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    Wednesday, June 11, 2014

    Waging Good For Veterans

    In honor of D-Day, Got Your 6 reminds us to empower our returning service members with the release of their brand-new PSA. Join Anne Hathaway, Anna Kendrick, Harrison Ford, Bradley Cooper, Gabourey Sidibe, Martin Sheen, Bette Midler, Sally Field, Jason Sudeikis, Goldie Hawn, and Glenn Close to “Wage Good”. Watch below! Got Your 6 is not a charity for veterans, but rather a Hollywood-backed movement designed to empower veterans and challenge them to convert their leadership and operational training into positive civilian roles in communities nationwide. Got Your 6 is a campaign dedicated to bridging the civilian-military divide by advancing the conversation in America, so that veterans and military families are perceived as leaders and civic assets and NOT charity cases. Got Your 6 combines the reach and resources of the top American entertainment studios, networks, and agencies with the expertise and commitment of 30 expert non-profit organizations who focus on specific areas of veteran reintegration.
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    Friday, June 6, 2014

    Video: Got Your 6 Official Celebrity PSA- 2014 with Bette Midler, Sally Field, Goldie Hawn, Bradley Cooper and others!

    PSA Alert: Got Your 6 is a collective impact campaign devoted to changing the conversation around veterans in America. Please join Anne Hathaway, Anna Kendrick, Harrison Ford, Bradley Cooper, Gabourey Sidibe, Martin Sheen, Bette Midler, Sally Field, Jason Sudeikis, Goldie Hawn, and Glenn Close to “Wage Good” and show our nation’s veterans support! Got Your 6 is not a charity for veterans, but rather a movement designed to empower veterans and challenge them to convert their leadership and operational training into positive civilian roles in communities nationwide. This is an effort to bridge the civilian-military divide by advancing the conversation in America, so that veterans and military families are perceived as leaders and civic assets and NOT charity cases. Got Your 6 combines the reach and resources of the top American entertainment studios, networks, and agencies with the expertise and commitment of 30 expert non-profit organizations who focus on specific areas of veteran reintegration.As our service members were taught to wage war, they were also taught to wage leadership… and loyalty… and teamwork. They were also trained to wage compassion and problem solving. They were taught to wage good. Join Got Your 6 to empower returning veterans and military families, and help Wage Good. Got Your 6 is a campaign that unites the entertainment industry with top veteran-focused nonprofit organizations. The goal of the campaign is to bridge the civilian-military divide by creating a new conversation in America, so that veterans and military families are perceived as leaders and civic assets.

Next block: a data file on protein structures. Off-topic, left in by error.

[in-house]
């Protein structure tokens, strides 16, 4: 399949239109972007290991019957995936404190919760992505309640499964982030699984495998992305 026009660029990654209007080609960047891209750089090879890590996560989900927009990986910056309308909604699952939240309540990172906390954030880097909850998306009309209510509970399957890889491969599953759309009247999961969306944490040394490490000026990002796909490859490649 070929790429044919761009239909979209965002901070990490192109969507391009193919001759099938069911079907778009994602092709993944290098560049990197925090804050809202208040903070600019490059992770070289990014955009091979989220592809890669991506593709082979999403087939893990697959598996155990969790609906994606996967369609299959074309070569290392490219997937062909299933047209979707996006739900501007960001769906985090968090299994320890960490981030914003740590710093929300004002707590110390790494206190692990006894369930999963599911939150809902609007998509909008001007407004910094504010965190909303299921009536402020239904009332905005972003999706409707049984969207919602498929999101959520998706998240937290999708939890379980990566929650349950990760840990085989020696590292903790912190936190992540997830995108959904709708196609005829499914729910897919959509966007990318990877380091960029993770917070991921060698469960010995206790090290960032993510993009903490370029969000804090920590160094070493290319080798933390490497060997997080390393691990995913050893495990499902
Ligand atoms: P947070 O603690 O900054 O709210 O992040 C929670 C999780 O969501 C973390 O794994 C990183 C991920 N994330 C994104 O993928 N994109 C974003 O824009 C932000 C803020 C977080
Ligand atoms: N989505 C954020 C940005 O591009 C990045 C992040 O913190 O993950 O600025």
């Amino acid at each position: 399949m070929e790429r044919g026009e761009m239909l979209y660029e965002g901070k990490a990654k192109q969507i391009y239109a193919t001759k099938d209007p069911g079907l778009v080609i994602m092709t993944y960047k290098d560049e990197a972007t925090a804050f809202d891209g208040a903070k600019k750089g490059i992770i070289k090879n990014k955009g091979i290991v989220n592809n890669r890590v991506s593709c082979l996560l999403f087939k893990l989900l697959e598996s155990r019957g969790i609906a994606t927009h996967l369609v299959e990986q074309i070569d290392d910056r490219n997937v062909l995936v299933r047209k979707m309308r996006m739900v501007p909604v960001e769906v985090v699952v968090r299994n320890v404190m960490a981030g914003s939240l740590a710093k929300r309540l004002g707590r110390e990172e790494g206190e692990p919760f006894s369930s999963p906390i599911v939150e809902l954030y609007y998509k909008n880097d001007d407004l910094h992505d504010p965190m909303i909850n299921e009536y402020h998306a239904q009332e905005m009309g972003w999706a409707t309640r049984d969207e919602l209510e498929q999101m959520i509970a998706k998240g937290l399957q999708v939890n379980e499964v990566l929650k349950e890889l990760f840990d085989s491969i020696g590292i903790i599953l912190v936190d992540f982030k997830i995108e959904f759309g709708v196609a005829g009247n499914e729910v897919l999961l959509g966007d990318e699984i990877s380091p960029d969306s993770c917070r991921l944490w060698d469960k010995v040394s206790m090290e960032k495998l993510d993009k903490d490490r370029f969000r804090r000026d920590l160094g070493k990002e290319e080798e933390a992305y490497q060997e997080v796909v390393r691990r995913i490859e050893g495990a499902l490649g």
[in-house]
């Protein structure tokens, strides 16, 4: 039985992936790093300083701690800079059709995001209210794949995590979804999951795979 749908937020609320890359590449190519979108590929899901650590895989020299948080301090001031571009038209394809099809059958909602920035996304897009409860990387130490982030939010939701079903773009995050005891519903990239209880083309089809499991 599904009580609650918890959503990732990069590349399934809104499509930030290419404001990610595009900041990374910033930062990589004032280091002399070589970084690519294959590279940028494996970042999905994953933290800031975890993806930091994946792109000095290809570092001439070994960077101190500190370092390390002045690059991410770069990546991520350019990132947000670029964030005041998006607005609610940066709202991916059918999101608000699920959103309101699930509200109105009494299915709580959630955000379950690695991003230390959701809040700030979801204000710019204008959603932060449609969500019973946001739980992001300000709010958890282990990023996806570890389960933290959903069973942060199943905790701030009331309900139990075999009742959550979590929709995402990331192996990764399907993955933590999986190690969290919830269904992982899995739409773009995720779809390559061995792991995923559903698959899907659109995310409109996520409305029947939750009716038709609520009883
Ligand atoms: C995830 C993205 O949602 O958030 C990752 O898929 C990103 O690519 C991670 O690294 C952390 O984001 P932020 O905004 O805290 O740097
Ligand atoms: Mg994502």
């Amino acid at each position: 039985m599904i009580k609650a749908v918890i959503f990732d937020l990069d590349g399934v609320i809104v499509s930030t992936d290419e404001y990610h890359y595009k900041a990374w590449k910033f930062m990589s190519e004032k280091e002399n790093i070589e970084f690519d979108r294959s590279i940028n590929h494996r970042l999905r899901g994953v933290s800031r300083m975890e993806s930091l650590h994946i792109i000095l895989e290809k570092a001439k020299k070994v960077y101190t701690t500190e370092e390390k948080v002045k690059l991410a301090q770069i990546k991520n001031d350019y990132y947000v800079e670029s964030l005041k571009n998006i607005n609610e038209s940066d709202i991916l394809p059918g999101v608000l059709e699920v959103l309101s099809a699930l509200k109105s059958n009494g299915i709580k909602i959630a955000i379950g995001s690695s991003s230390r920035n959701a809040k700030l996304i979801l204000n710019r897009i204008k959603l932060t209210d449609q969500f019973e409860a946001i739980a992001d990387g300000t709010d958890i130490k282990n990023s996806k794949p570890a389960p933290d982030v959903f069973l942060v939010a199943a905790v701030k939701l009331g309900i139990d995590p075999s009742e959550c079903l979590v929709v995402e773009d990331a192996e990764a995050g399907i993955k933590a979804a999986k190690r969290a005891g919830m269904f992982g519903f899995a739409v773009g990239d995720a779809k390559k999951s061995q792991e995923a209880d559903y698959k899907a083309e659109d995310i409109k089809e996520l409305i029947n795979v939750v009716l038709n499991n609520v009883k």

Got Your 6 ensures that our military veterans return home to be seen as leaders and assets Got Your 6 creates opportunities for veterans and civilians to join together to reinvigorate our communities Got Your 6 inspires Americans to understand the unique challenges and opportunities our veterans face upon their return Got Your 6 provides tools, platforms, and resources that Americans can use to better understand veteran and military culture Got Your 6 embodies—for all Americans—the values of duty, selfless service, and mutual respect upheld by those who have served in our military ...  Read More